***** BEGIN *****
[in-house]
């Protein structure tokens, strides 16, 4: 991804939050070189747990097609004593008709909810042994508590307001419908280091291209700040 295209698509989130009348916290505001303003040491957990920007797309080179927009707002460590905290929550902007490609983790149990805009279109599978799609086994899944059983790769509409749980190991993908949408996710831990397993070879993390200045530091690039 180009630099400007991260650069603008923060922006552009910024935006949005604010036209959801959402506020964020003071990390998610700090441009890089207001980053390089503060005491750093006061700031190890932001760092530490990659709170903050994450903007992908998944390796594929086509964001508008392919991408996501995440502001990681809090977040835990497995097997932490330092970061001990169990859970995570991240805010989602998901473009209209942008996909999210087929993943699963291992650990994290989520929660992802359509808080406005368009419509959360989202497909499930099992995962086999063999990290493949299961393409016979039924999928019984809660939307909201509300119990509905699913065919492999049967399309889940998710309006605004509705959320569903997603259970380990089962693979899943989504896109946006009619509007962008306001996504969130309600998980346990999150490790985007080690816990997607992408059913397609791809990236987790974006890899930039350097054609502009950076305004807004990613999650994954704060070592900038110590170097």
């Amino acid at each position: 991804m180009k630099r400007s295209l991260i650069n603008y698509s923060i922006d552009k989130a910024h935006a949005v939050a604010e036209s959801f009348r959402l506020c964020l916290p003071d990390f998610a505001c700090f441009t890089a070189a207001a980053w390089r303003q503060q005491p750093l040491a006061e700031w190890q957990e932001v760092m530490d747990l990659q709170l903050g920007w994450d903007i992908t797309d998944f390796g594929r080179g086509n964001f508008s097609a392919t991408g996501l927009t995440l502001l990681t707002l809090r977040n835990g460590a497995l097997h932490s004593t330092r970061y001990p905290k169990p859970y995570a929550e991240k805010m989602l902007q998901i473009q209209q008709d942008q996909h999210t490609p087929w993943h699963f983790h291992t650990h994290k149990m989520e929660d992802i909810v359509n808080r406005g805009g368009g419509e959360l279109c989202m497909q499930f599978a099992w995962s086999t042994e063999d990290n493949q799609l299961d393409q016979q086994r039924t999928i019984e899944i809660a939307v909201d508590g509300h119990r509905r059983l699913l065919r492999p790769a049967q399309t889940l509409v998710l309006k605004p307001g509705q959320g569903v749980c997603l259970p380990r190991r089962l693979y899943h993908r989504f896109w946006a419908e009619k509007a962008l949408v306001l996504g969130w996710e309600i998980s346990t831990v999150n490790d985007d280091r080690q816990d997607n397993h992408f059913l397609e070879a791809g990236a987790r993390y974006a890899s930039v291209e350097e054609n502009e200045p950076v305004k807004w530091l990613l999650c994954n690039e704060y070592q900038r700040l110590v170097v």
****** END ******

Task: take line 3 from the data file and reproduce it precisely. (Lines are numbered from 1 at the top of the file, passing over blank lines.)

């Amino acid at each position: 991804m180009k630099r400007s295209l991260i650069n603008y698509s923060i922006d552009k989130a910024h935006a949005v939050a604010e036209s959801f009348r959402l506020c964020l916290p003071d990390f998610a505001c700090f441009t890089a070189a207001a980053w390089r303003q503060q005491p750093l040491a006061e700031w190890q957990e932001v760092m530490d747990l990659q709170l903050g920007w994450d903007i992908t797309d998944f390796g594929r080179g086509n964001f508008s097609a392919t991408g996501l927009t995440l502001l990681t707002l809090r977040n835990g460590a497995l097997h932490s004593t330092r970061y001990p905290k169990p859970y995570a929550e991240k805010m989602l902007q998901i473009q209209q008709d942008q996909h999210t490609p087929w993943h699963f983790h291992t650990h994290k149990m989520e929660d992802i909810v359509n808080r406005g805009g368009g419509e959360l279109c989202m497909q499930f599978a099992w995962s086999t042994e063999d990290n493949q799609l299961d393409q016979q086994r039924t999928i019984e899944i809660a939307v909201d508590g509300h119990r509905r059983l699913l065919r492999p790769a049967q399309t889940l509409v998710l309006k605004p307001g509705q959320g569903v749980c997603l259970p380990r190991r089962l693979y899943h993908r989504f896109w946006a419908e009619k509007a962008l949408v306001l996504g969130w996710e309600i998980s346990t831990v999150n490790d985007d280091r080690q816990d997607n397993h992408f059913l397609e070879a791809g990236a987790r993390y974006a890899s930039v291209e350097e054609n502009e200045p950076v305004k807004w530091l990613l999650c994954n690039e704060y070592q900038r700040l110590v170097v």